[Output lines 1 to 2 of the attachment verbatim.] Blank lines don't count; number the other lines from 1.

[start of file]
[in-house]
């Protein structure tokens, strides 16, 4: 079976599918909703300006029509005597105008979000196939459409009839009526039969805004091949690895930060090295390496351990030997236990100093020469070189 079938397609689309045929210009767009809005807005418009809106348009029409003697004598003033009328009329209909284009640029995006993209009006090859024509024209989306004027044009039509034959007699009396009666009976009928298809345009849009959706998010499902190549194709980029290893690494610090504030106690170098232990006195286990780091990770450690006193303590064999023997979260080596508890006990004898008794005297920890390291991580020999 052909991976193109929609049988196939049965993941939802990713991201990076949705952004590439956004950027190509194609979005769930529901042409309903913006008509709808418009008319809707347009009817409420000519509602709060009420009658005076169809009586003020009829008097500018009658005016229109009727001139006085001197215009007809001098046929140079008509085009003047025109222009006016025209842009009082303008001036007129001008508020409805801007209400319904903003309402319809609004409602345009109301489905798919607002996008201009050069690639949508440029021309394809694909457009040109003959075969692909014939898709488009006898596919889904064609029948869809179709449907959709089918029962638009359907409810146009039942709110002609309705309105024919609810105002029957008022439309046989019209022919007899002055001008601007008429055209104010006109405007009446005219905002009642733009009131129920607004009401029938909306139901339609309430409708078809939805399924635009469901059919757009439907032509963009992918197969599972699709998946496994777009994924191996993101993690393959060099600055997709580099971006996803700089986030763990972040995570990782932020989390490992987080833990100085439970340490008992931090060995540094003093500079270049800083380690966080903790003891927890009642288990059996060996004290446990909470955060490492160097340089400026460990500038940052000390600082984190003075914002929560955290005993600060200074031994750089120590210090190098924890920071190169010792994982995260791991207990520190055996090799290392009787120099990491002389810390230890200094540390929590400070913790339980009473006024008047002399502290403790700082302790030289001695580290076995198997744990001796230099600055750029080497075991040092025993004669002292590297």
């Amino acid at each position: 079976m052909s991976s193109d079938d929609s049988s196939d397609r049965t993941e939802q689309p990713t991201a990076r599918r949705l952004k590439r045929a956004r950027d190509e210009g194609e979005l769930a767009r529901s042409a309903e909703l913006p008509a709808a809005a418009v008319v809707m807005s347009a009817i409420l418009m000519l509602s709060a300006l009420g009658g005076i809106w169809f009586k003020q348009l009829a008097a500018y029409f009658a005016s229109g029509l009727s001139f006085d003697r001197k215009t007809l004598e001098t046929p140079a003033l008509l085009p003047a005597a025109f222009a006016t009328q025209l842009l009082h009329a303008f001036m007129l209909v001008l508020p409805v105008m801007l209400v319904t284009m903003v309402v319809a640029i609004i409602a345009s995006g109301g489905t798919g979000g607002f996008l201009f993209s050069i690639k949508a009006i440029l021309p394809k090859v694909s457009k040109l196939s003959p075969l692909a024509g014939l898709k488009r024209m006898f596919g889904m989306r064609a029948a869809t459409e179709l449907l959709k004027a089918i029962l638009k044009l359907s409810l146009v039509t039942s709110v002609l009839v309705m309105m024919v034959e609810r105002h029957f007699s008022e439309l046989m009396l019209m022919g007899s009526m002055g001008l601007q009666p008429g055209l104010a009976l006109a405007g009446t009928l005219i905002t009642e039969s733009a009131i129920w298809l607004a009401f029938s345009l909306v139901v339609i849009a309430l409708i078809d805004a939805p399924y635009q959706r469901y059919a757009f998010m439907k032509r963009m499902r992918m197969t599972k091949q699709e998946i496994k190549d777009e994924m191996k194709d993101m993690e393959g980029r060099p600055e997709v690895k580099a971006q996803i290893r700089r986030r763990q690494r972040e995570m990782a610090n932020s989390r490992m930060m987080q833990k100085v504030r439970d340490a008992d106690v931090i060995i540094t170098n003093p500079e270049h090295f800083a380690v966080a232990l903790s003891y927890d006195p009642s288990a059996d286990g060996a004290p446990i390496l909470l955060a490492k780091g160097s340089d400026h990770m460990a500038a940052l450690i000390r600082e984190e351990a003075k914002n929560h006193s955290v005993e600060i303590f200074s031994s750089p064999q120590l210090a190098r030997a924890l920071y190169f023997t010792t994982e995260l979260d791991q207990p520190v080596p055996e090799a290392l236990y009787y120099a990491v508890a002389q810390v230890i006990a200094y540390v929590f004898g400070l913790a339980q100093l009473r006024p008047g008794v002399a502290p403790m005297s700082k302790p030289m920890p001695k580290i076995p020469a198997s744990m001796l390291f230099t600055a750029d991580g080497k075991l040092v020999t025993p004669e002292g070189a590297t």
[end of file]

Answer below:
[in-house]
């Protein structure tokens, strides 16, 4: 079976599918909703300006029509005597105008979000196939459409009839009526039969805004091949690895930060090295390496351990030997236990100093020469070189 079938397609689309045929210009767009809005807005418009809106348009029409003697004598003033009328009329209909284009640029995006993209009006090859024509024209989306004027044009039509034959007699009396009666009976009928298809345009849009959706998010499902190549194709980029290893690494610090504030106690170098232990006195286990780091990770450690006193303590064999023997979260080596508890006990004898008794005297920890390291991580020999 052909991976193109929609049988196939049965993941939802990713991201990076949705952004590439956004950027190509194609979005769930529901042409309903913006008509709808418009008319809707347009009817409420000519509602709060009420009658005076169809009586003020009829008097500018009658005016229109009727001139006085001197215009007809001098046929140079008509085009003047025109222009006016025209842009009082303008001036007129001008508020409805801007209400319904903003309402319809609004409602345009109301489905798919607002996008201009050069690639949508440029021309394809694909457009040109003959075969692909014939898709488009006898596919889904064609029948869809179709449907959709089918029962638009359907409810146009039942709110002609309705309105024919609810105002029957008022439309046989019209022919007899002055001008601007008429055209104010006109405007009446005219905002009642733009009131129920607004009401029938909306139901339609309430409708078809939805399924635009469901059919757009439907032509963009992918197969599972699709998946496994777009994924191996993101993690393959060099600055997709580099971006996803700089986030763990972040995570990782932020989390490992987080833990100085439970340490008992931090060995540094003093500079270049800083380690966080903790003891927890009642288990059996060996004290446990909470955060490492160097340089400026460990500038940052000390600082984190003075914002929560955290005993600060200074031994750089120590210090190098924890920071190169010792994982995260791991207990520190055996090799290392009787120099990491002389810390230890200094540390929590400070913790339980009473006024008047002399502290403790700082302790030289001695580290076995198997744990001796230099600055750029080497075991040092025993004669002292590297």